• The FCC’s Media Bureau affirmed the tentative selectee among a group of mutually applications filed during the 2021 filing window for new noncommercial FM stations. An applicant whose application was rejected because it was mutually exclusive with the tentative selectee alleged that the selectee failed to demonstrate that it had reasonable site assurance for its proposed transmitter site, that it was not financially qualified to construct and operate all of the stations that it applied for in the 2021 window, and that it conspired with another applicant to circumvent the 10-application cap for the filing window.  The Bureau rejected these arguments, concluding that based upon the tentative selectee’s responses to the Bureau’s inquiry into the matter, the applicant had the required reasonable assurance of its tower site as it had contacted and been told by a representative of the tower owner that there was available space for its antenna, and it had assurance of funding from an agreement by the father of one of the selectee’s principals that he would lend money to the applicant from his IRA (demonstrating sufficient funds in that IRA to build the stations).  The Bureau also rejected the argument that the tentative selectee attempted to circumvent the 10-application cap as the challenger did not show any evidence of common control with another applicant beyond the use of a common engineering consultant and the familial relationship between principals in two applicants, factors which in and of themselves do not support a claim of common control, and the selectee had submitted declarations specifically rejecting any such conclusion.
  • The FCC’s Media Bureau announced the opening of a 30-day filing window for applicants to file construction permit applications for the Channel 225A Tribal Allotment at Lac du Flambeau, Wisconsin, an FM channel reserved for use by qualified Tribal entities.  Applications are due by March 6 and must demonstrate that the applicant is a Tribe or Tribal entity eligible to apply for the Tribal allotment.
  • The U.S. Copyright Office announced that it will hold public hearings in its rulemaking proceeding under the Digital Millennium Copyright Act (DMCA) concerning proposed exemptions to the DMCA’s prohibition against the circumvention of technological measures used by copyright owners to prevent unauthorized access to or use of their works.  The hearings will be held April 15 through April 19 via Zoom.  Members of the public who wish to testify must submit a request form available on the Office’s website by March 1.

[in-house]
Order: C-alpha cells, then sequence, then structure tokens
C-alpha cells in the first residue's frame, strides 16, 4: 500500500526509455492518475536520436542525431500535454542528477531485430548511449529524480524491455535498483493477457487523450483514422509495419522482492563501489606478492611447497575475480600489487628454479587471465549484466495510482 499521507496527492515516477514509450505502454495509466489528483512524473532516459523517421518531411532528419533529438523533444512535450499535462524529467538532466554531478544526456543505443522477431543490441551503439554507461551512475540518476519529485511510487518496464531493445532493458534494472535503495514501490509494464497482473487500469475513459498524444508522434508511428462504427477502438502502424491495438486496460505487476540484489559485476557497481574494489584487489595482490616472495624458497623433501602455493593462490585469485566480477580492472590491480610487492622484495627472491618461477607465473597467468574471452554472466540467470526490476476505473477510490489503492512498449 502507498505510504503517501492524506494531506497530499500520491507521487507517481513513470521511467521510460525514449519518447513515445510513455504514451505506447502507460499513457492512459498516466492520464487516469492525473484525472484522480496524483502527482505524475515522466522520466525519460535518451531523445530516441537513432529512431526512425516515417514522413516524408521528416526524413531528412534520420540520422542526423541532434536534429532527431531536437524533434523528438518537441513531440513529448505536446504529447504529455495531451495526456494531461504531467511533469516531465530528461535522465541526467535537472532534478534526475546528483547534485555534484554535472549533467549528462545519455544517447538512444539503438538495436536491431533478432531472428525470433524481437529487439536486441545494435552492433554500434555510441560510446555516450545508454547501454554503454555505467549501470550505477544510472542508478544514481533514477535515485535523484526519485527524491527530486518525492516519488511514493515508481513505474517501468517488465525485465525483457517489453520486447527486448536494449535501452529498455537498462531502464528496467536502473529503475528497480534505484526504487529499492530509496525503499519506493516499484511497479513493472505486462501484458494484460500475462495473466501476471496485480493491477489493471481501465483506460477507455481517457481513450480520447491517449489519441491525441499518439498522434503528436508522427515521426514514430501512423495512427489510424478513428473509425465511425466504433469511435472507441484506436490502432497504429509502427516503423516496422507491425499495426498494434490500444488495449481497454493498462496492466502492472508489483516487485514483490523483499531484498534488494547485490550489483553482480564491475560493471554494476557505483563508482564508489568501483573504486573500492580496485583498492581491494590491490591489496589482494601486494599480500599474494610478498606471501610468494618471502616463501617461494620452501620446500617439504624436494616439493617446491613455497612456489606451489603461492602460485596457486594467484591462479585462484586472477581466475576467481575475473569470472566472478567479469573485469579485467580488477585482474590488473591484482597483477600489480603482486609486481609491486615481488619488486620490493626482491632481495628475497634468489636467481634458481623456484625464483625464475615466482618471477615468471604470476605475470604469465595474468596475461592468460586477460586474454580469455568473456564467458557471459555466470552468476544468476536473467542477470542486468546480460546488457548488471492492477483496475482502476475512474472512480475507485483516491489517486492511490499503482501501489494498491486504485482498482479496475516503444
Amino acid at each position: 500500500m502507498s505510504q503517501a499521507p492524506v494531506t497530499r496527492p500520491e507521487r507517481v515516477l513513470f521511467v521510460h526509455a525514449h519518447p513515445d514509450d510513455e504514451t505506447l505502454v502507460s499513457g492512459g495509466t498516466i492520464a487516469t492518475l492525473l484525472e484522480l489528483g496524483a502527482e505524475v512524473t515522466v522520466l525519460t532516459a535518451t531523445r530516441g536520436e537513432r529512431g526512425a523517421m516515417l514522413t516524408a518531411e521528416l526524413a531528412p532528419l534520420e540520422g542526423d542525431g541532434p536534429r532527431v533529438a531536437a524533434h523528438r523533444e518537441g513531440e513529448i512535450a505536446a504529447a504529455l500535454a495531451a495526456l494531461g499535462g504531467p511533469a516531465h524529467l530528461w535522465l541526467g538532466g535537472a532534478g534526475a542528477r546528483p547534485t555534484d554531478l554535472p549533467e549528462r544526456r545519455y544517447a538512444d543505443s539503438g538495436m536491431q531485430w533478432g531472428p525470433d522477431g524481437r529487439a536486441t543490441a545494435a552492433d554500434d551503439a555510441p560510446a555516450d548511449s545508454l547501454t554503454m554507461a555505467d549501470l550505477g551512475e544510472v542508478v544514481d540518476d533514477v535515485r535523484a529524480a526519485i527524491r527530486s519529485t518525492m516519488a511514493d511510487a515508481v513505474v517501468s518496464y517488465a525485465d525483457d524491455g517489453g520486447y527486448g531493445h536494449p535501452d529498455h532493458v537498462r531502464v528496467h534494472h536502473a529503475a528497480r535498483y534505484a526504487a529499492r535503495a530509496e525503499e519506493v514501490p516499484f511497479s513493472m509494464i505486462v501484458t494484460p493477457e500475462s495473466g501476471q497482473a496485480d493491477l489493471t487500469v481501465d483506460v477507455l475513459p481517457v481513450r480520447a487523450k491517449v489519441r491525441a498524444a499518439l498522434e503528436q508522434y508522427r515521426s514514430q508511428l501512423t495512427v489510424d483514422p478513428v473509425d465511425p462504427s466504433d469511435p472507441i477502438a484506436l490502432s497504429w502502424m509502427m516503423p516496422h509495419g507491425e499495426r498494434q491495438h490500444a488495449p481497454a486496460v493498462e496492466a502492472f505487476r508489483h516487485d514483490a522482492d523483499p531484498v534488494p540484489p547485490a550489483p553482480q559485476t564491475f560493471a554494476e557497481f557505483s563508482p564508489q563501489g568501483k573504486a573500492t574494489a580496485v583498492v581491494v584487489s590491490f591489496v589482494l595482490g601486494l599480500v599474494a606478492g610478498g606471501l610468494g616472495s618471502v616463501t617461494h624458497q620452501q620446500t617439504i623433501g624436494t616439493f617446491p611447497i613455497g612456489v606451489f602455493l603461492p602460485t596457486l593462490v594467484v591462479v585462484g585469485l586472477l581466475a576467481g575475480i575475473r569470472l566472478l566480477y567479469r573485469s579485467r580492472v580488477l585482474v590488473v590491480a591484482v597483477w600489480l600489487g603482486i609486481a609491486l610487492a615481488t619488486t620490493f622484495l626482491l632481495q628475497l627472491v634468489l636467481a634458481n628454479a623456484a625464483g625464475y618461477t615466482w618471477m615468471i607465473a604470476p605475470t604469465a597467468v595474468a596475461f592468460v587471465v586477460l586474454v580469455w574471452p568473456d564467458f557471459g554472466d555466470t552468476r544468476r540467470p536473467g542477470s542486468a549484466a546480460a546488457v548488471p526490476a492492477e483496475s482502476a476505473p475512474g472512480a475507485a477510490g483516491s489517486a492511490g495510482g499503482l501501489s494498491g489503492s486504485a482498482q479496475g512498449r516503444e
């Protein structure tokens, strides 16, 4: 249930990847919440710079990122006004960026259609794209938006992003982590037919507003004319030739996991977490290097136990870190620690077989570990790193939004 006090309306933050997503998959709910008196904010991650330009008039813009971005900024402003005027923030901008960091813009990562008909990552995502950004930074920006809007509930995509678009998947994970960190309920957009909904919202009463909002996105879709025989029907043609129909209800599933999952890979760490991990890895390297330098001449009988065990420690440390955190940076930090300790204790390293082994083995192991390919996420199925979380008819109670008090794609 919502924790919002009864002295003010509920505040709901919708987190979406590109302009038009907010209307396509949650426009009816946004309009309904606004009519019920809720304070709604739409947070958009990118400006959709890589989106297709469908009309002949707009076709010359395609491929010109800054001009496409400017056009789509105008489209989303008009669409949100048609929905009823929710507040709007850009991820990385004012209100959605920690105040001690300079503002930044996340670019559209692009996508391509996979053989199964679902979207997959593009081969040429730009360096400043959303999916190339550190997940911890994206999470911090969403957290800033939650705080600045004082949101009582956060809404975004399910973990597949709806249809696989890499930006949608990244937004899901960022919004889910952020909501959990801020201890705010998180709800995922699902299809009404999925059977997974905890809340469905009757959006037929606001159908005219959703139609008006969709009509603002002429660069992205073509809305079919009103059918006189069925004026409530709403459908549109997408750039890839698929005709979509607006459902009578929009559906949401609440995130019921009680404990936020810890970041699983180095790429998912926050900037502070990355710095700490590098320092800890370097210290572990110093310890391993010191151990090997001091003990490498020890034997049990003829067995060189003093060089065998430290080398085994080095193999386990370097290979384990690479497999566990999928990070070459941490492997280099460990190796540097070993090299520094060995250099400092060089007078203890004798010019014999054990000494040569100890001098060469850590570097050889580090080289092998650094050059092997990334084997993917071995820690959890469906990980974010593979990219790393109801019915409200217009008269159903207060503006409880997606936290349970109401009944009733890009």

• The U.S. Department of Commerce announced the formation of the U.S. AI Safety Institute Consortium through which artificial intelligence (AI) creators and users, academics, government and industry researchers, and other organizations will help craft policies governing the deployment of safe and trustworthy generative AI.  Commerce Secretary Raimondo stated that the consortium, which includes more than 200 member companies and organizations, was created in response to President Biden’s October 2023 Executive Order (see here and our discussion here) directing agencies and departments in the federal government to set standards and develop tools to mitigate the risks of generative AI.

On our Broadcast Law Blog, we discussed how a recent Congressional hearing on the impact of streaming media on sports and other video programming rights (which we discussed in a weekly update here) demonstrated that the broadcast industry needs to do more to emphasize the role that over-the-air television plays in the media landscape.  We also took a look at what the Supreme Court’s review of the Chevron doctrine (which requires courts to defer to an agency’s interpretation of an ambiguous statute unless the agency’s decision is arbitrary and capricious or contrary to law) means for media companies challenging decisions of the FCC and other government agencies.